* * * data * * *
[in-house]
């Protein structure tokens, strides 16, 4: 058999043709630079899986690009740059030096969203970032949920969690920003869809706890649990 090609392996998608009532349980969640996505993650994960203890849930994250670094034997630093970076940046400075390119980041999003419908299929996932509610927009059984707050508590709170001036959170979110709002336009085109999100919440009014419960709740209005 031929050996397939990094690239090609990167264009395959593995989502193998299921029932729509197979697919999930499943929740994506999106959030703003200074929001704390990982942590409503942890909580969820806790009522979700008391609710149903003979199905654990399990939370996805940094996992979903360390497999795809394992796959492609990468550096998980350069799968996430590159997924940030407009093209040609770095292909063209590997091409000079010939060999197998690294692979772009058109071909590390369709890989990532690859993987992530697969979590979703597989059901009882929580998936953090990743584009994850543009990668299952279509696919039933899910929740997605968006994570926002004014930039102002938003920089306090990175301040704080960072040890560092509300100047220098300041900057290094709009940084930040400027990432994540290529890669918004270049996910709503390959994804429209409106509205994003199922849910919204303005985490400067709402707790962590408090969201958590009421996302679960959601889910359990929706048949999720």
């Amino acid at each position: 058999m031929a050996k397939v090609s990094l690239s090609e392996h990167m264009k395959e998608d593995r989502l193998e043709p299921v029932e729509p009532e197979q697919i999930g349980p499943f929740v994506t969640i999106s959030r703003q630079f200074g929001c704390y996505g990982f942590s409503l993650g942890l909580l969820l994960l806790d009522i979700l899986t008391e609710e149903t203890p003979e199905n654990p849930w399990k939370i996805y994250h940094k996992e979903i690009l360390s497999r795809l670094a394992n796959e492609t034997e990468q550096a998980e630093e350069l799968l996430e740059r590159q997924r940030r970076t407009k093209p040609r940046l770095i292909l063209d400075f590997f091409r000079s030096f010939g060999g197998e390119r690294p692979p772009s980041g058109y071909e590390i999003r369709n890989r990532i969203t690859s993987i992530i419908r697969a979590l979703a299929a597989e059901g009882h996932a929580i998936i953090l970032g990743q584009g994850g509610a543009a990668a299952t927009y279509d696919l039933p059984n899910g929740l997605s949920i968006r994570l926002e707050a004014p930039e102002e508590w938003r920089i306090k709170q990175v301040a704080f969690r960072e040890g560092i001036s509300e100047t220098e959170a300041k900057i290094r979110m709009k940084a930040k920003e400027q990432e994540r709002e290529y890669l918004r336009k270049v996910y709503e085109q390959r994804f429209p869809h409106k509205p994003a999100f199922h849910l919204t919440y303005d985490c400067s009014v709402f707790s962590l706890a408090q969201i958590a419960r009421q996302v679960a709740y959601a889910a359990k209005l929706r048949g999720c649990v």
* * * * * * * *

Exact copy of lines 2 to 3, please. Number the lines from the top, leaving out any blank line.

């Protein structure tokens, strides 16, 4: 058999043709630079899986690009740059030096969203970032949920969690920003869809706890649990 090609392996998608009532349980969640996505993650994960203890849930994250670094034997630093970076940046400075390119980041999003419908299929996932509610927009059984707050508590709170001036959170979110709002336009085109999100919440009014419960709740209005 031929050996397939990094690239090609990167264009395959593995989502193998299921029932729509197979697919999930499943929740994506999106959030703003200074929001704390990982942590409503942890909580969820806790009522979700008391609710149903003979199905654990399990939370996805940094996992979903360390497999795809394992796959492609990468550096998980350069799968996430590159997924940030407009093209040609770095292909063209590997091409000079010939060999197998690294692979772009058109071909590390369709890989990532690859993987992530697969979590979703597989059901009882929580998936953090990743584009994850543009990668299952279509696919039933899910929740997605968006994570926002004014930039102002938003920089306090990175301040704080960072040890560092509300100047220098300041900057290094709009940084930040400027990432994540290529890669918004270049996910709503390959994804429209409106509205994003199922849910919204303005985490400067709402707790962590408090969201958590009421996302679960959601889910359990929706048949999720």
């Amino acid at each position: 058999m031929a050996k397939v090609s990094l690239s090609e392996h990167m264009k395959e998608d593995r989502l193998e043709p299921v029932e729509p009532e197979q697919i999930g349980p499943f929740v994506t969640i999106s959030r703003q630079f200074g929001c704390y996505g990982f942590s409503l993650g942890l909580l969820l994960l806790d009522i979700l899986t008391e609710e149903t203890p003979e199905n654990p849930w399990k939370i996805y994250h940094k996992e979903i690009l360390s497999r795809l670094a394992n796959e492609t034997e990468q550096a998980e630093e350069l799968l996430e740059r590159q997924r940030r970076t407009k093209p040609r940046l770095i292909l063209d400075f590997f091409r000079s030096f010939g060999g197998e390119r690294p692979p772009s980041g058109y071909e590390i999003r369709n890989r990532i969203t690859s993987i992530i419908r697969a979590l979703a299929a597989e059901g009882h996932a929580i998936i953090l970032g990743q584009g994850g509610a543009a990668a299952t927009y279509d696919l039933p059984n899910g929740l997605s949920i968006r994570l926002e707050a004014p930039e102002e508590w938003r920089i306090k709170q990175v301040a704080f969690r960072e040890g560092i001036s509300e100047t220098e959170a300041k900057i290094r979110m709009k940084a930040k920003e400027q990432e994540r709002e290529y890669l918004r336009k270049v996910y709503e085109q390959r994804f429209p869809h409106k509205p994003a999100f199922h849910l919204t919440y303005d985490c400067s009014v709402f707790s962590l706890a408090q969201i958590a419960r009421q996302v679960a709740y959601a889910a359990k209005l929706r048949g999720c649990v």